Object Co-segmentation for Irrelevant Video Frames Involved in Multimedia

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Object Co-segmentation for Irrelevant

Video Frames Involved in Multimedia

Ayesha Firdose1,Dr. Aravinda T V2

P.G. Student, Department of CSE, SJMIT, Chitradurga, India1

Professor & PG Coordinator, Department of CSE, SJMIT, Chitradurga India 2

ABSTRACT: Despite the fact that there have been a lot of past work on video segmentation technique, it is still a difficult task to extricate the video objects precisely without interactions, particularly for those videos which contain irrelevant frames (frames containing no normal targets). In this paper, a novel multi-video object co-segmentation technique is raised to co-segment normal or comparable objects of pertinent casings in various videos, which incorporates three stages: 1) object proposal generation and clustering within each video; 2) weighted graph construction and common objects selection; and 3) irrelevant frames detection and pixel-level segmentation refinement.

KEYWORDS: Irrelevant frames detection, loopy belief propagation, proposal, video co-segmentation. I. INTRODUCTION

Video object segmentation has played an important role in senior computer vision tasks, such as activity recognition, content-based retrieval, and object tracking. However, due to the complicated spatial-temporal correlations, large data, and high scene complexity, video object segmentation still faces serious challenges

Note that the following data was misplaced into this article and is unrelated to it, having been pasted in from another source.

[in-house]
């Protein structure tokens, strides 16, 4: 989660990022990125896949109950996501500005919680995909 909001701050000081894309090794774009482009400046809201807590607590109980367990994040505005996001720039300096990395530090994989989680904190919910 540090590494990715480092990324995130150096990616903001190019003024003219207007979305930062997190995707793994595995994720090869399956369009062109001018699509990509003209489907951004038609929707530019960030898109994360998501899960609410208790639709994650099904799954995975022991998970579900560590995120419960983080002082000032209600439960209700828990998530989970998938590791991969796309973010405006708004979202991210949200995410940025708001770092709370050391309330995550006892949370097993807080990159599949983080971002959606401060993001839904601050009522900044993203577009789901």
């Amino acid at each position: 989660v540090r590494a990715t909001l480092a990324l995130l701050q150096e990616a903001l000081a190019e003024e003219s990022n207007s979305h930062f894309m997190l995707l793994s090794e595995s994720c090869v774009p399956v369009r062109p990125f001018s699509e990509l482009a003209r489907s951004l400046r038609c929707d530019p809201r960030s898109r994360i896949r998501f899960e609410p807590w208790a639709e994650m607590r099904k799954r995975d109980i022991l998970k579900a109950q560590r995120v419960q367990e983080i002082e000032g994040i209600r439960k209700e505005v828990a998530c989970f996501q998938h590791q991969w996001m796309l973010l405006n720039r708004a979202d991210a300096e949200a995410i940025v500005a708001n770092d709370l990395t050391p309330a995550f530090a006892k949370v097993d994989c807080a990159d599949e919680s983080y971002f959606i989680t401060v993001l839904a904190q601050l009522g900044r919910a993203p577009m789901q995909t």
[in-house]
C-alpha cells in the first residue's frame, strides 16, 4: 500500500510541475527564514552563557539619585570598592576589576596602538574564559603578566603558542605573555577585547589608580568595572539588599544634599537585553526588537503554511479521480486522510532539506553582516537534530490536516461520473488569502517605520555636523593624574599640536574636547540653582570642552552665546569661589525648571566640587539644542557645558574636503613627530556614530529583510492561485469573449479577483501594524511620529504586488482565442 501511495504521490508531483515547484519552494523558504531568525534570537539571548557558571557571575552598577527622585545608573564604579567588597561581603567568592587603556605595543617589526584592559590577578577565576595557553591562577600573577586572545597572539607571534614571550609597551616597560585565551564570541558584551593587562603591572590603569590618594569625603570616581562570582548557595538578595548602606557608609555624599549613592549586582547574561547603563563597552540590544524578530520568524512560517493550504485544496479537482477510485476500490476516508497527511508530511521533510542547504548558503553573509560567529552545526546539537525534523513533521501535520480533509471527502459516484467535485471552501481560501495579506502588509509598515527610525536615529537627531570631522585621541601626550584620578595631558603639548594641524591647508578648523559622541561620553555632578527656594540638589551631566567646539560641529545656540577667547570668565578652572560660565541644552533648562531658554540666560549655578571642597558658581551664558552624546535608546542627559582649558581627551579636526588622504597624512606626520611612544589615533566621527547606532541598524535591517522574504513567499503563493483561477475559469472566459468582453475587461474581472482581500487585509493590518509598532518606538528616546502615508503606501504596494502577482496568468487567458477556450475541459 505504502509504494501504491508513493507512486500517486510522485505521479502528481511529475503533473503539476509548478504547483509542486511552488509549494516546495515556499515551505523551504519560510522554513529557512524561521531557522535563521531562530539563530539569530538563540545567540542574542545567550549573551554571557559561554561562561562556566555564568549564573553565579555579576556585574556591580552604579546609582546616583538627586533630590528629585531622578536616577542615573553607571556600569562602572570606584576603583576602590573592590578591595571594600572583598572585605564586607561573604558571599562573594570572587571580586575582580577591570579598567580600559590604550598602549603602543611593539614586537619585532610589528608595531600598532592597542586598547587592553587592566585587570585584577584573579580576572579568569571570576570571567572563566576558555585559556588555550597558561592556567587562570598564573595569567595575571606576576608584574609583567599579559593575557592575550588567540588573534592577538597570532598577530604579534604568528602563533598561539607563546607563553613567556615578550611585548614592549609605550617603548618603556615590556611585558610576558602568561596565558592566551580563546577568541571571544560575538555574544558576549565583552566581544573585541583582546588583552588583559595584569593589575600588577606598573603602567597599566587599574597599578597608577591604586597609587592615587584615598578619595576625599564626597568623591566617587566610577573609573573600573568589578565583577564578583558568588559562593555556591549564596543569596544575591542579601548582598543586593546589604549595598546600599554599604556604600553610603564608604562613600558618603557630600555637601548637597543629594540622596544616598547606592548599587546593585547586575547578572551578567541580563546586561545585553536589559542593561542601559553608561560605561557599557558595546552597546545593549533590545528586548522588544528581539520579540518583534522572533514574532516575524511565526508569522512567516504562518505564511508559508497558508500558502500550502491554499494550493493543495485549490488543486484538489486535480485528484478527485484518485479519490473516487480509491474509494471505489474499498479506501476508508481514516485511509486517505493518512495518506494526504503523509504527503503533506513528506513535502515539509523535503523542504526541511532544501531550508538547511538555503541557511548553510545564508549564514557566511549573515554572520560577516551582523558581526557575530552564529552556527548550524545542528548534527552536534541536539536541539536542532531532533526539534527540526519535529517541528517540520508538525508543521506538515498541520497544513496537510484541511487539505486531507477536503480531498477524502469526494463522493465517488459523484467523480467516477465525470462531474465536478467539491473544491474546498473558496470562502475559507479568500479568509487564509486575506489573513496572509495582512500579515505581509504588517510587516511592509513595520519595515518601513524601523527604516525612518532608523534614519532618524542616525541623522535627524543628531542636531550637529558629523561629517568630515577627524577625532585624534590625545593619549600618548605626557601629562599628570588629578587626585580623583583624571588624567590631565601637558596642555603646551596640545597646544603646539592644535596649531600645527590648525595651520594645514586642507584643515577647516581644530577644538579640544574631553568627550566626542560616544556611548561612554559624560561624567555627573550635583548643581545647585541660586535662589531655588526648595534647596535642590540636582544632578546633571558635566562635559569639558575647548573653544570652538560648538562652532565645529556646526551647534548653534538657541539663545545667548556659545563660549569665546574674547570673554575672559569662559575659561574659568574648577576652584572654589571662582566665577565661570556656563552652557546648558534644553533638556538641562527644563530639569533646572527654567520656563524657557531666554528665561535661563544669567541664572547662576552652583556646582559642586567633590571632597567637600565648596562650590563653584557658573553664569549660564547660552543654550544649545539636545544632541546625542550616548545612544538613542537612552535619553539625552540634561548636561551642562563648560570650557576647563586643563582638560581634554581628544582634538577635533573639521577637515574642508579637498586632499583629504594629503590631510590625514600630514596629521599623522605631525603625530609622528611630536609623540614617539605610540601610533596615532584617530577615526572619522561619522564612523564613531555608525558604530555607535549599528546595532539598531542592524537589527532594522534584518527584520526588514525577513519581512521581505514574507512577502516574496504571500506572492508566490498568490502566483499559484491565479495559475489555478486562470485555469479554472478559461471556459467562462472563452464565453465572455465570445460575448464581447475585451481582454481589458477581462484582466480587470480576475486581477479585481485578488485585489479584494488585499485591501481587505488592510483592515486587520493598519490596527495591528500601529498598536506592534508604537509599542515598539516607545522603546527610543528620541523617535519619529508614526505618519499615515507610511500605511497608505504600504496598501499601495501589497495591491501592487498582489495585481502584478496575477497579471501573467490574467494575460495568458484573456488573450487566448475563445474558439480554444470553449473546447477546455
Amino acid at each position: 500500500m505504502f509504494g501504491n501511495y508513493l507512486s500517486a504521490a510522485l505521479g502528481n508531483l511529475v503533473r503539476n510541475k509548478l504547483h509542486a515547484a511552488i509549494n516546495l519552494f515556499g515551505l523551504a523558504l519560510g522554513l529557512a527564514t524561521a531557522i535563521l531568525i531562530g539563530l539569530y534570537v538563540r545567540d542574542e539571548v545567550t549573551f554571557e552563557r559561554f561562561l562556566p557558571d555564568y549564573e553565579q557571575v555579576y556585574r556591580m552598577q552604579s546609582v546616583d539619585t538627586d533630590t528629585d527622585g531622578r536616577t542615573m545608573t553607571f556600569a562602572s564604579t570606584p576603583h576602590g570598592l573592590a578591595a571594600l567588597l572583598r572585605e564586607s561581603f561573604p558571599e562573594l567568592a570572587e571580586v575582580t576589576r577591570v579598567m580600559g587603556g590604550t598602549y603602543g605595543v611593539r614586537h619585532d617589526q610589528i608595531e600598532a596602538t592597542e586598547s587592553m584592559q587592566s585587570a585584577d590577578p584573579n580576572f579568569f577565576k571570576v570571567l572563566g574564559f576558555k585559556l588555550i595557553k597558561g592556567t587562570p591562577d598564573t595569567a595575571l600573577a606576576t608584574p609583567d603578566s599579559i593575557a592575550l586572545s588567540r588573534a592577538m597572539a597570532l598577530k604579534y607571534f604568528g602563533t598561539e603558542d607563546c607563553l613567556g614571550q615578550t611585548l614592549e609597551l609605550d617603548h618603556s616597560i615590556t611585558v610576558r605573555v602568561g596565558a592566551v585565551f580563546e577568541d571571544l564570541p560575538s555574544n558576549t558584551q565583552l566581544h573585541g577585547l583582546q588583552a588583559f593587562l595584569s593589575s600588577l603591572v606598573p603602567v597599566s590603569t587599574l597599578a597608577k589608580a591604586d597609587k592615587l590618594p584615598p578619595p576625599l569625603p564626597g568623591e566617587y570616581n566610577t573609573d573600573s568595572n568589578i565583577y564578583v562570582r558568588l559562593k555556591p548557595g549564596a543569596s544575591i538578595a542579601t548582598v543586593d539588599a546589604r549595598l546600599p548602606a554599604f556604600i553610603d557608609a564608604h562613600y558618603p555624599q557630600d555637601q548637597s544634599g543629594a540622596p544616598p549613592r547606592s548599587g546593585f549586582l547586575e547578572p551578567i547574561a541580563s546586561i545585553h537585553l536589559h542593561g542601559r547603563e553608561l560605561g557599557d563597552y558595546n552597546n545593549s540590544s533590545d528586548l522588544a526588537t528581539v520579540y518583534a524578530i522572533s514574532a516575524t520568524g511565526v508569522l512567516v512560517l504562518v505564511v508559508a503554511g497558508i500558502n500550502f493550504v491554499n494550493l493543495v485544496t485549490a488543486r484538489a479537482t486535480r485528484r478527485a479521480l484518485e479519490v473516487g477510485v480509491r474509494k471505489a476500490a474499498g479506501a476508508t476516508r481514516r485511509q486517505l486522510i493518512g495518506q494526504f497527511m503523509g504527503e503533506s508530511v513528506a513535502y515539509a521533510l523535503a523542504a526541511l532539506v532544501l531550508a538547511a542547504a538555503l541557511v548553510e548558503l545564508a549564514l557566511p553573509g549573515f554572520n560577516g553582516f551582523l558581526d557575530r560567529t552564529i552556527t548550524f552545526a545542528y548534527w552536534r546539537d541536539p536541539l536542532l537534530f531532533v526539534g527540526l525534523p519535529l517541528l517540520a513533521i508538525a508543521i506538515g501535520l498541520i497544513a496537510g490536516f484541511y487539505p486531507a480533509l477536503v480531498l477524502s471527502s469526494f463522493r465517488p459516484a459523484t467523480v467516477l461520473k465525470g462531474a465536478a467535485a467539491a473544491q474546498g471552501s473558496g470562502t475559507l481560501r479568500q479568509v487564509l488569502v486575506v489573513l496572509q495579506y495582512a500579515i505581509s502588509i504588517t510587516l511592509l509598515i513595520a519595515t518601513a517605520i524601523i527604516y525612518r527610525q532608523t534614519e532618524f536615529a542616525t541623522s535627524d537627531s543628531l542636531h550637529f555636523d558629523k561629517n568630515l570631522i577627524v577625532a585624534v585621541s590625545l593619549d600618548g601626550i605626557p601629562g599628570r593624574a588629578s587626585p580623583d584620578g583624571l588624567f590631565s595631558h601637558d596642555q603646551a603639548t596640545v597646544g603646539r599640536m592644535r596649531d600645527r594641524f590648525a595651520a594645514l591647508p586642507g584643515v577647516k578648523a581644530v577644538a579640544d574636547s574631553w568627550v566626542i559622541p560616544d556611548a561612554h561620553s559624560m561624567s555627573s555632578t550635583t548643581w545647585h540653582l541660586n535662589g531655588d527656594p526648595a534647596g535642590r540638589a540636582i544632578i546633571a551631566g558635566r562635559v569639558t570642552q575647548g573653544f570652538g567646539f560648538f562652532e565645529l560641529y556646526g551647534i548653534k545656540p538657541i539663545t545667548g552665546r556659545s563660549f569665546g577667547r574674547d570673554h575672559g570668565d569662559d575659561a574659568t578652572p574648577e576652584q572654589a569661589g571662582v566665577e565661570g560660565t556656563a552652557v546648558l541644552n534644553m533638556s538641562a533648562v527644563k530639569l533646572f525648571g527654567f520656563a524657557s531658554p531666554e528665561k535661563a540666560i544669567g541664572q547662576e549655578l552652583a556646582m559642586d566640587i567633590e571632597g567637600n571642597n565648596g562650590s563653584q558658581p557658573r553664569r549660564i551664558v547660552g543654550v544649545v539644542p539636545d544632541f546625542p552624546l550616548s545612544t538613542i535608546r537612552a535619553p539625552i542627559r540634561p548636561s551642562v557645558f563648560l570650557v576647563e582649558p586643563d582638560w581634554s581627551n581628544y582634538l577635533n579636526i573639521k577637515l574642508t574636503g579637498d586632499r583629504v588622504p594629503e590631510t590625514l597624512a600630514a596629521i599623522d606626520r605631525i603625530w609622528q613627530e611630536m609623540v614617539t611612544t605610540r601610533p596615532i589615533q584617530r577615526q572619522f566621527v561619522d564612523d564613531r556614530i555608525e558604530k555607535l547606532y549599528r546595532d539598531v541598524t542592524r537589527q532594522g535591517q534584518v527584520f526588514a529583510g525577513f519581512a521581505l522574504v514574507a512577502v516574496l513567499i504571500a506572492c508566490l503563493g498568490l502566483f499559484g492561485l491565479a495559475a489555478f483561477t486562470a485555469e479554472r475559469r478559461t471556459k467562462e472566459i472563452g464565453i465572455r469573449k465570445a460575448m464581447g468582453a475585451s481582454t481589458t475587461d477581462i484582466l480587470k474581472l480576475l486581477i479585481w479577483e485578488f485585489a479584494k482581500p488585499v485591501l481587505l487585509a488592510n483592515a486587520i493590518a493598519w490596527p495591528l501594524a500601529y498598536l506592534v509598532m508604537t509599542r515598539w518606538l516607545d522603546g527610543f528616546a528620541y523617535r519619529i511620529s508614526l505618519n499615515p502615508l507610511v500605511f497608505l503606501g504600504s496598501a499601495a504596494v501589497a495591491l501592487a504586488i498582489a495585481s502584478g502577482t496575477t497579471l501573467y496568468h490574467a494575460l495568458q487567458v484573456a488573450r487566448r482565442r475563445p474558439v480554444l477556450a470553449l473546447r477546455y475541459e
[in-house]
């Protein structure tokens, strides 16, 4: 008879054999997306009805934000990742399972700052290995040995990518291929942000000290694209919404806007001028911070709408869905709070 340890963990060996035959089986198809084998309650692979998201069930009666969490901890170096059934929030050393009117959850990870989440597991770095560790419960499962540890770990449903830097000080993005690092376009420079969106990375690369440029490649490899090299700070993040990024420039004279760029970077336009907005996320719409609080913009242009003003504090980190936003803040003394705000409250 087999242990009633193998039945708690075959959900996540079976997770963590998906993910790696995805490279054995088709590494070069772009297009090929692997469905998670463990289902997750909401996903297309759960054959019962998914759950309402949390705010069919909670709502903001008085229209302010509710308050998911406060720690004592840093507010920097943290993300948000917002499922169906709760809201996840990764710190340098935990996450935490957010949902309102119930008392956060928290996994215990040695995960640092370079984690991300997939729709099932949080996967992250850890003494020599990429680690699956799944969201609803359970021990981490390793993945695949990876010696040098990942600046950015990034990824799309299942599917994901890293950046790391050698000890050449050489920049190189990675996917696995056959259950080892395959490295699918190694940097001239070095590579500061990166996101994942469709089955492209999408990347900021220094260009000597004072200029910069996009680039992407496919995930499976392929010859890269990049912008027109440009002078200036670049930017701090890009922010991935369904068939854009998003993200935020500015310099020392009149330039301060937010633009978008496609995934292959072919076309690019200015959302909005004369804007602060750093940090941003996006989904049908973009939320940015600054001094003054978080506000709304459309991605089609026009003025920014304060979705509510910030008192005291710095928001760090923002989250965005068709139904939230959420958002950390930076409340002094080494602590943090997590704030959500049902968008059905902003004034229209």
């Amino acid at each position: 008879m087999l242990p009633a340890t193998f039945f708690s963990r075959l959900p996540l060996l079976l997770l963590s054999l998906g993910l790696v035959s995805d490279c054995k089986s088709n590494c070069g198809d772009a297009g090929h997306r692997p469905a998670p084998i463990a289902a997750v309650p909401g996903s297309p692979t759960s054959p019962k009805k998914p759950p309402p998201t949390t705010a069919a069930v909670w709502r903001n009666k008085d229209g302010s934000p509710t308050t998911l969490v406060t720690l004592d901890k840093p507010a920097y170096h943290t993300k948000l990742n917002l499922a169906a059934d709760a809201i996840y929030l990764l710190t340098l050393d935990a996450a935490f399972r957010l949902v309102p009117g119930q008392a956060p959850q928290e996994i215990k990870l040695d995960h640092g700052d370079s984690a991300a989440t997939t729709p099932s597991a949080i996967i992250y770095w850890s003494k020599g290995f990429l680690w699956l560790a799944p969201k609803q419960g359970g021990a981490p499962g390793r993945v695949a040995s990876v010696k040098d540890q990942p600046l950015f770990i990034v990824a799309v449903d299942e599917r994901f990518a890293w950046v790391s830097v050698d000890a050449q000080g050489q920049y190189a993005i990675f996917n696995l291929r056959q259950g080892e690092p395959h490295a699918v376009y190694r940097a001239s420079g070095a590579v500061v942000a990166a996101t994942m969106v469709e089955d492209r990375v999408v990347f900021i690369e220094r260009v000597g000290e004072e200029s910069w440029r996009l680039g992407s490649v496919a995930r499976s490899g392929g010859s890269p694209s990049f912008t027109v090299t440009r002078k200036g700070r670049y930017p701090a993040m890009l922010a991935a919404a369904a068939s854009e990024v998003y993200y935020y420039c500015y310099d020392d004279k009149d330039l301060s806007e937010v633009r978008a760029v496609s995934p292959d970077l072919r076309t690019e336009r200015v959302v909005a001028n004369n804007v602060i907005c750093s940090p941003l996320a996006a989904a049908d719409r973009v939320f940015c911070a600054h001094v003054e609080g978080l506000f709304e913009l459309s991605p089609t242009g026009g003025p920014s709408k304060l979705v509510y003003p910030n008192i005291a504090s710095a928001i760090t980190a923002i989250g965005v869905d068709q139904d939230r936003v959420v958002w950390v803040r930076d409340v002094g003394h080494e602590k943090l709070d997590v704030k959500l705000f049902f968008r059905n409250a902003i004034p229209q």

Recently, to make full use of the additional information across multiple videos, video co-segmentation [9][17] has become another research hotspot. Researchers propose to use the information across multiple videos to realize the segmentation of the common targets. The methods in [9][11] enforce the cooperative constraint with a global appearance model for the common targets. In [12] and [13], the trajectory cosaliency constraint and the coherent moving constraint for the foreground local parts are introduced into video co-segmentation, respectively. And more recently, the object-based approaches in [14][17] discover the common targets by mining the consistency information among the segmentation proposals. The cooperative constraint brings more information, while a neglected problem is that the interference information brought by the noisy frames, which contain no common targets, makes the video co-segmentation more complicated. Actually, these irrelevant frames involved videos are very common, such as a target is out of the view or occluded by the background as presented in Fig. 1.

In this letter, a more direct and unsupervised method is proposed, which is based on common cluster selection and adaptive recognition for the irrelative frames. The method has two key contributions. First, a unified framework for multi-video common targets’ mining is proposed. Proposed system construct a weighted graph which regards each object cluster as a graph node and takes the feature similarities from every pair of object clusters as edge weights. Then selection of common object clusters turns into searching the edge set with maximum weight, which can be solved with A∗-search algorithm [19] or loopy belief propagation for approximation. Second, with the chosen object clusters, this